Tuesday, May 17, 2011

thirteen point freaking one: the recap

I did it. I told you I was going to do it, and I did it.

I felt a little off in the days right before. Life was chaotic. I won't get into details but a lot of stress, too much running around, and not enough rest. I had a lot of aches and pains, had only gotten in one run all week, and was feeling really under-trained, which in retrospect, I was.


Sunday morning we all got out of the house. Kristie who was running with me had come the night before and stayed over with her husband. (Have I mentioned how fabulous they are? Especially for putting up with me and my stress? Yea, fabulous. Plus, my kids adore them.) It was pouring rain. I mean really, really pouring. But off we went armed with trash bags and many extra changes of clothes. The rain let up by the time we got there.  From then on it stuck to a steady drizzle with a lot of mist that sometimes made you feel like you were swimming, but I'm grateful it was that instead of 80 degrees and sunny.


Bathroom lines were crazy long, so much so that we actually missed the start. The race was chip-timed so we weren't stressing necessarily, but it was unsettling. Kristie and I got out of the bathroom and found our supporters who said "Run, they started!" We gave kisses and off we went. At the time, I thought it was nice not to deal with all the anxiety of standing and being jostled by the crowd while waiting for the start, but I think I needed some of the adrenaline that comes from that.

Our delayed start meant that we ran a good part of the race almost entirely by ourselves. We'd pass a few people here or there, but we were mostly by ourselves. I'm not sure this was great for the psyche either. My legs were stiff and hurting from the beginning. I kept waiting to hit my stride, loosen up and feel good. I eventually did for a little bit but my legs hurt way too early on and that weighed heavily on me. I stopped to stretch after a few water stops hoping to loosen them up.

I was trying to stick to my refueling pattern that worked so well in Gettysburg. One honey stinger and a gulp of electrolyte water at every mile marker, plus water from the water stops that were every 2 miles. I got off somewhere in there when there were a few mile markers missing and I think I under-fueled.

The highlight was undoubtedly when we ran past our amazing group of supporters - Kristie's husband, my husband, my two kids, my sister, my nephew, and my mom! They were amazing standing in the rain all day holding their signs and cheering everyone on. Of course the boys decided somewhere along the way that this should have been a mud run. I looked over and saw Elijah covered in mud from the waist down and laughed so hard. Then my mom and Ben ran after us for a little bit shouting with their signs. It was great.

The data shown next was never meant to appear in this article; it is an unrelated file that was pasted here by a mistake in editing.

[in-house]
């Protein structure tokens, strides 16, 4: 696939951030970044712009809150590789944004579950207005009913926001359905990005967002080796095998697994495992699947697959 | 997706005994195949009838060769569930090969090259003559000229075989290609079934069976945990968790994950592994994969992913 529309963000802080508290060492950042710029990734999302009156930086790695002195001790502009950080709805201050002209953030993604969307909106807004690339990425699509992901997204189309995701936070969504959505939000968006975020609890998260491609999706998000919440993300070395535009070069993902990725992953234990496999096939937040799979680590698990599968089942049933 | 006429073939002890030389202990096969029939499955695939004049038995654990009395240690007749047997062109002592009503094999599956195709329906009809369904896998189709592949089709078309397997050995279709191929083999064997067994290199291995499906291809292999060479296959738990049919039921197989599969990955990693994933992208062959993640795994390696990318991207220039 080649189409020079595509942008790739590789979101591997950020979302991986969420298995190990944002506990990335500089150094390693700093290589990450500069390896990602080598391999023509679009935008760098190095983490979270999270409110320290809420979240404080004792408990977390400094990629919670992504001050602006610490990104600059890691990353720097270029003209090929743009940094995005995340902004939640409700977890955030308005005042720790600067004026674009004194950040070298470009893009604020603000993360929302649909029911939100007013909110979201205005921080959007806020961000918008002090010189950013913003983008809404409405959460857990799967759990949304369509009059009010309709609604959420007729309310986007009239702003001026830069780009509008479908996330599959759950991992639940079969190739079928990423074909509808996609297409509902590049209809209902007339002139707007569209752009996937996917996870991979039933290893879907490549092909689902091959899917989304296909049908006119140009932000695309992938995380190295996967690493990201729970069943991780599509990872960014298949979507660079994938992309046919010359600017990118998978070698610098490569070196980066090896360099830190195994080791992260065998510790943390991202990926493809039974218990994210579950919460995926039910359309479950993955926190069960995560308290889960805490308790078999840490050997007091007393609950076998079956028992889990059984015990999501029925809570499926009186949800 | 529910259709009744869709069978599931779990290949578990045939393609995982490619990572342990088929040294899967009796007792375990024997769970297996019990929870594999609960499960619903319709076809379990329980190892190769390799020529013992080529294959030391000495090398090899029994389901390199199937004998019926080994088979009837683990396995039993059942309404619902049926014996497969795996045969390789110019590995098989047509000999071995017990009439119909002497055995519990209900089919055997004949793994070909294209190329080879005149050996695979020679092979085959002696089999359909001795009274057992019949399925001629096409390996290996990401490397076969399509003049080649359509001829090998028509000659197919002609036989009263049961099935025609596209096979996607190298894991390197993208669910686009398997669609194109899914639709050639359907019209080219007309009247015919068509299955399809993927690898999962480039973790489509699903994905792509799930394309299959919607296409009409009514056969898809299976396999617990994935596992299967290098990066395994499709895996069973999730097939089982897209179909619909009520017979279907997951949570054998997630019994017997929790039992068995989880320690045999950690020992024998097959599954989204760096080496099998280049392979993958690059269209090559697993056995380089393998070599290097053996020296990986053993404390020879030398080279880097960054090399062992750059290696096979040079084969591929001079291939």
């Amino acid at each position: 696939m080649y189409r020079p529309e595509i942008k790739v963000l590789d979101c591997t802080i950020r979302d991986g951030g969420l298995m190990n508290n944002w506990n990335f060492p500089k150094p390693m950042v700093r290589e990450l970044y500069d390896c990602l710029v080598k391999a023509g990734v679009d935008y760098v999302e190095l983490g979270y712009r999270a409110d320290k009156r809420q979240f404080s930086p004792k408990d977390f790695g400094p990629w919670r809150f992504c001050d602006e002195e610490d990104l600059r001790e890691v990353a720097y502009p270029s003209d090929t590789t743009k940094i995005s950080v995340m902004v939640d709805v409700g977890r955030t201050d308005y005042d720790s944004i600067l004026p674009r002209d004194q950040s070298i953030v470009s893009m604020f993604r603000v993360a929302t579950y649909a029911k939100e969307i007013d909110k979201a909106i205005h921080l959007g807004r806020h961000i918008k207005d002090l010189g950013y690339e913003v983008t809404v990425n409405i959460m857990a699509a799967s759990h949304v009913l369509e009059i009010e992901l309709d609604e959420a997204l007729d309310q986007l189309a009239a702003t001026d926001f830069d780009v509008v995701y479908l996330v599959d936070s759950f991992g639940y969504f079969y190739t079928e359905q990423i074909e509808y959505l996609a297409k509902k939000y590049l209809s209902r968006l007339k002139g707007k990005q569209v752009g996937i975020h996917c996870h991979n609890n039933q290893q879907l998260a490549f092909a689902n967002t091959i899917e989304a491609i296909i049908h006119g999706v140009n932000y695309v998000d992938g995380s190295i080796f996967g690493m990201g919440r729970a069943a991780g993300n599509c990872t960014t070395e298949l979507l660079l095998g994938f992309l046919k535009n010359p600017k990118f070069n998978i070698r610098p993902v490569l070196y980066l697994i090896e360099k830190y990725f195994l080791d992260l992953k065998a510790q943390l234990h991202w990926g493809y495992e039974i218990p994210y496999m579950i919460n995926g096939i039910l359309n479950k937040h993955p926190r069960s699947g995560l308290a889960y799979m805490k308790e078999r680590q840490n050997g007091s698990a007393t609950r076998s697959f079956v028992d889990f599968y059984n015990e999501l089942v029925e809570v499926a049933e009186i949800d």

It was a two-loop course, so I felt pretty good going into the second loop with 6.7 miles under my belt. By mile 8, it was getting hard. By mile 9 I was hurting. My injured foot was hurting and my legs were just overall hurting. I felt similar to how I felt at mile 9 in Gettysburg, but there I knew I had 2 miles left so I felt good. At this point, with 4 miles left, I was mentally hurting as much as I was physically. Shortly before mile 11, I had a bit of a breakdown. I couldn't catch my breath and just needed to cry. Kristie got worried as I was wheezing for air, but I pulled it together. I just wanted to be done, but I didn't think I could do it. I squeezed out the last 2 miles but not without two more walk breaks.


I was so angry at myself for hurting so bad and for allowing myself to stop and walk. But at the same time, I just wanted to curl up and die. Trying to get me through, Kristie was asking what I wanted to have when I crossed the finish line, what delicious meal I was dreaming of indulging in, and I just cried that all I wanted was my husband.
 

I did finally make it across that finish line with a chip time of 2:46:48. That's a 12:44 pace. I was gasping and wheezing for air and crying for my husband. My kids ran up to hug me, and I couldn't focus or stop crying. I kept telling Chris, "I don't want to" as if I hadn't already finished. It took a while but I managed to pull it together for a few pictures. I didn't feel joy, I didn't feel endorphins, and I sure didn't feel like a super hero. I felt like I got my ass kicked by 13.1, and I felt like a failure for not doing it better.


We went out to lunch and then home. My muscles hurt, but more so it took a while to balance my electrolytes. I had the kids by myself because my husband had a viewing he had to be at. I was dazed for hours. I was freezing and then hot. I fell asleep at the kitchen table doing puzzles with Ben. The room spun occasionally. When Chris eventually got home at 6pm with 2 things of Gatorade, I finally got a bit better.

This was the hardest thing I've ever done. The moment around mile 11 where I lost it, felt like the transition stage of childbirth. I felt so raw, empty, and defeated. I pulled it together to birth my son naturally at home in the same way I finished this race, but neither was the way I wanted to. It's the plague of perfection. After the birth of my son, I spent the first twenty minutes insistently apologizing to my midwives and husband for not doing better, and that's how I feel with this race except the apologies go to Kristie who had to put up with me in those last four miles.